Privacy vs Progress

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We're at the point where we can't have it both ways anymore. We can't complain about giving up our privacy at the same time that we're loving the technology that comes about as a result of the information we're sharing about ourselves.
The question remains whether we end up in the dystopian 1984/Minority Report world or a more hopeful United Federation of Planets/classic Star Trek future.
My presentation for IgniteNYC #ignitenyc16

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  • I came of age in the cable TV era. It brought us niche networks catering to our interests – science fiction, sports, news – and this was a revelation. Add in VCRs and our world of entertainment had changed forever.
  • Only our cable companies and video rental stores knew our viewing habits (according to what package we subscribed to or videos we borrowed).
  • Our credit card companies knew quite a bit about us – where we shopped and when, what we bought. But we could always pay with cash or a check.
  • Paying tolls was always a pain in the butt, though, scrounging for change, or making sure you had enough tokens. E-Z Pass was a fabulous time-saver.
  • Were we approaching a future where we could pay via a retina scanner or thumbprint? How cool would that be? For sci-fi geeks, it seemed a dream come true.
  • We forgot, however, about the future predicted by writers such as Philip K. Dick and George Orwell. That future with no privacy, where even thoughts could be our undoing.
  • Sure, the tech was amazing and cool. Who didn’t want the wall computer we could swipe through that Tom Cruise used in Minority Report?
  • Then we got our iPhones and iPads and started swiping away. We started buying music by the song instead of album – further segmenting our data.
  • We happily took to Friendster, MySpace, Facebook, Twitter, Foursquare – to each and every new social platform. Abandoning our privacy for a free platform.
  • We became the product. This accelerated the erosion of our privacy. The addition of the Fitbits, Shines, and Fuelbands to our social profiles sped it up even more.
  • But we want to connect all our data. We want to track our fitness. We want to keep track of everywhere we’ve been. We just don’t want marketers to have it.
  • Symantec was able to snag data broadcast by fitness wearables using a $70 Raspberry Pi. Is that data important?
  • We also don’t want those Glassholes taking our photos everywhere and anywhere. But Glass isn’t the only wearable camera.
  • Cancer-detecting bras with 90% accuracy rates remind us of an optimistic, relatively utopian Star Trek future.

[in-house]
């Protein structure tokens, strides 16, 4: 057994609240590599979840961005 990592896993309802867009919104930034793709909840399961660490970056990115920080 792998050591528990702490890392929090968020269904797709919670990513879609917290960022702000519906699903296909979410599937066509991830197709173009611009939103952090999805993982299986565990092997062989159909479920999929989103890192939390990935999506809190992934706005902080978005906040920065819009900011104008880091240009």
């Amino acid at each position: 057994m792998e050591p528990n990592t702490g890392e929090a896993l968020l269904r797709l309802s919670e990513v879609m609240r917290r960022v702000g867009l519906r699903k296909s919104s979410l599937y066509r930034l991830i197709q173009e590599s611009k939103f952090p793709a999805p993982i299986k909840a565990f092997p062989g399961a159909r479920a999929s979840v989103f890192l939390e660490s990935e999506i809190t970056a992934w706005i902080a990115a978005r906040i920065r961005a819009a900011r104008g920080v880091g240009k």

http://weburbanist.com/2013/09/11/beyond-google-glass-13-real-life-wearable-tech-inventions/3/
  • But if someone hacks the tech that powers that bra, we could find ourselves in Gattaca, where our genetics dictate our future.
  • No matter what security measures are put in place, we are approaching a future where any information will be available to the highest bidder.
  • The gulf between haves and have-nots will widen, where those with money will literally be able to buy more time, and those without will not.
  • The real question is: Can we have the progress we say we want and retain a measure of privacy? I’d like to think the answer is yes. But I don’t know.
  • Tell me what you think. What future will be ours? One of optimism and hope, or a dark dystopian world where privacy is but a distant memory?
  • Privacy vs Progress

    1. 1. VS Can they co-exist in the information age? @AmyVernon #PrivacyVsProgress Privacy photo by Alan Cleaver via Flickr Creative Commons Progress photo by David Ingram via Flickr Creative Commons
    2. 2. This was high technology in the early 1980s. Photo by Alan Light via Flickr Creative Commons
    3. 3. The clerk at the video rental store could have blackmailed some of us. Photo by Lindsey Turner via Flickr Creative Commons.
    4. 4. Some people used to pay with something called “cash”. Photo by Chris Potter via Flickr Creative Commons
    5. 5. Admit it, your friends who didn’t want to use E-Zpass because of privacy concerns sounded like kooks, right? Photo by Lindsay Kinkade via Flickr Creative Commons
    6. 6. Cool, until you saw Tom Cruise get an eye transplant in Minority Report. Photo by Tc Morgan via Flickr Creative Commons Oh, sorry. Spoiler alert.
    7. 7. Sorry for the Eurythmics earworm I just gave to all of you of a certain age. Photo by M1K3Y via Flickr Creative Commons
    8. 8. Admit it – you know you wanted it.
    9. 9. And we got it, albeit a slightly scaled-down version.
    10. 10. Social Media All The Things!! Photo by Jason Howie via Flickr Creative Commons
    11. 11. That’s us. I’m waiting for the BOGO sale. Photo by Jeremy Brooks via Flickr Creative Commons
    12. 12. Data – Not just a Star Trek android longing to be human. Large photo by r2hox via Flickr Creative Commons // Inset photo by puntxote via Flickr Creative Commons
    13. 13. Illustration via Symantec Spoiler: Not very
    14. 14. Narrative Clip takes a photo every 30 seconds and clips onto your clothing. At least you see the Glassholes coming from a mile away
    15. 15. Now that is wearable tech. Photo via First Warning SystemsFacebook page
    16. 16. In the end, who was better off? Ethan Hawke or Jude Law?
    17. 17. But probably only if the highest bidder uses Square. Photo by Tracy O via Flickr Creative Commons
    18. 18. Tell me you wouldn’t want this as your watch, if it actually told time.
    19. 19. Image by Rob Jewitt via Flickr Creative Commons
    20. 20. Still, hope is not completely lost. Image by J. Nathan Matias via Flickr Creative Commons

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